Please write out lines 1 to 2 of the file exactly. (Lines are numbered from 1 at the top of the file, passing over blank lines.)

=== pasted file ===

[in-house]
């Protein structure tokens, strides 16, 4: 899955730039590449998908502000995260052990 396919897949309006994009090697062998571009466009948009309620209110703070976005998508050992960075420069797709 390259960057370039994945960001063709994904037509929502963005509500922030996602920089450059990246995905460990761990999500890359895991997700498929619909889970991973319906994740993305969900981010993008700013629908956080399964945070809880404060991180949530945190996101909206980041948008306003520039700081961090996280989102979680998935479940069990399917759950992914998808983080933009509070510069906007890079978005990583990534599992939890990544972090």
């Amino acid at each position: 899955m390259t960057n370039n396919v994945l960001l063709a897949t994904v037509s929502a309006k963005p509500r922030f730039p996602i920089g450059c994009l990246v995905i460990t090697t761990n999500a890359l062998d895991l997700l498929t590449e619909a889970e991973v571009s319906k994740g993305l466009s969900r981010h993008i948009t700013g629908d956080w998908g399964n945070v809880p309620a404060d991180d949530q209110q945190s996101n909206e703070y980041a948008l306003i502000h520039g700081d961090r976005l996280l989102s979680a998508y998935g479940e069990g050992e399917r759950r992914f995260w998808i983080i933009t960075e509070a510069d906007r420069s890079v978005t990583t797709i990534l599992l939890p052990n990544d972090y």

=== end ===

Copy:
[in-house]
């Protein structure tokens, strides 16, 4: 899955730039590449998908502000995260052990 396919897949309006994009090697062998571009466009948009309620209110703070976005998508050992960075420069797709 390259960057370039994945960001063709994904037509929502963005509500922030996602920089450059990246995905460990761990999500890359895991997700498929619909889970991973319906994740993305969900981010993008700013629908956080399964945070809880404060991180949530945190996101909206980041948008306003520039700081961090996280989102979680998935479940069990399917759950992914998808983080933009509070510069906007890079978005990583990534599992939890990544972090």